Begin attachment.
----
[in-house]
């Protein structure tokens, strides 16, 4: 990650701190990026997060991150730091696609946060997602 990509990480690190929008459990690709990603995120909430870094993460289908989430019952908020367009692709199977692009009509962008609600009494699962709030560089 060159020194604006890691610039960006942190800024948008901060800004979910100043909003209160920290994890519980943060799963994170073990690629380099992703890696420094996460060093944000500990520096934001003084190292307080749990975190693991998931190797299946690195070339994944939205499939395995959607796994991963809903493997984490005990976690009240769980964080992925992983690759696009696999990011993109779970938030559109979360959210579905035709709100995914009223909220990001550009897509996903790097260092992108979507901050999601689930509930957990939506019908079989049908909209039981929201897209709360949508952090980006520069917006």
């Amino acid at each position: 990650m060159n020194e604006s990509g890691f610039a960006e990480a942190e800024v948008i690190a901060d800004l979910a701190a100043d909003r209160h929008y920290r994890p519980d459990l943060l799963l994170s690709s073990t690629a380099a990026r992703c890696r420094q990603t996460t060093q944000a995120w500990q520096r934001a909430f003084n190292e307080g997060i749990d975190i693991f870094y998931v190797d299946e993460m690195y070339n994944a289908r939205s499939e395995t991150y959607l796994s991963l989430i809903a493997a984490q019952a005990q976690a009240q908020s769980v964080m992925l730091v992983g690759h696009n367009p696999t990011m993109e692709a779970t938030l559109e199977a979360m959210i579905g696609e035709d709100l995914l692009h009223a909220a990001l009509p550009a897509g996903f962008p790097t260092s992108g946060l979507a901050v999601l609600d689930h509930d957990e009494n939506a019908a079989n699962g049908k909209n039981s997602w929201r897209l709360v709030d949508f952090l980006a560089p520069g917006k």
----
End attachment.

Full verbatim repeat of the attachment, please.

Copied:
[in-house]
């Protein structure tokens, strides 16, 4: 990650701190990026997060991150730091696609946060997602 990509990480690190929008459990690709990603995120909430870094993460289908989430019952908020367009692709199977692009009509962008609600009494699962709030560089 060159020194604006890691610039960006942190800024948008901060800004979910100043909003209160920290994890519980943060799963994170073990690629380099992703890696420094996460060093944000500990520096934001003084190292307080749990975190693991998931190797299946690195070339994944939205499939395995959607796994991963809903493997984490005990976690009240769980964080992925992983690759696009696999990011993109779970938030559109979360959210579905035709709100995914009223909220990001550009897509996903790097260092992108979507901050999601689930509930957990939506019908079989049908909209039981929201897209709360949508952090980006520069917006």
């Amino acid at each position: 990650m060159n020194e604006s990509g890691f610039a960006e990480a942190e800024v948008i690190a901060d800004l979910a701190a100043d909003r209160h929008y920290r994890p519980d459990l943060l799963l994170s690709s073990t690629a380099a990026r992703c890696r420094q990603t996460t060093q944000a995120w500990q520096r934001a909430f003084n190292e307080g997060i749990d975190i693991f870094y998931v190797d299946e993460m690195y070339n994944a289908r939205s499939e395995t991150y959607l796994s991963l989430i809903a493997a984490q019952a005990q976690a009240q908020s769980v964080m992925l730091v992983g690759h696009n367009p696999t990011m993109e692709a779970t938030l559109e199977a979360m959210i579905g696609e035709d709100l995914l692009h009223a909220a990001l009509p550009a897509g996903f962008p790097t260092s992108g946060l979507a901050v999601l609600d689930h509930d957990e009494n939506a019908a079989n699962g049908k909209n039981s997602w929201r897209l709360v709030d949508f952090l980006a560089p520069g917006k």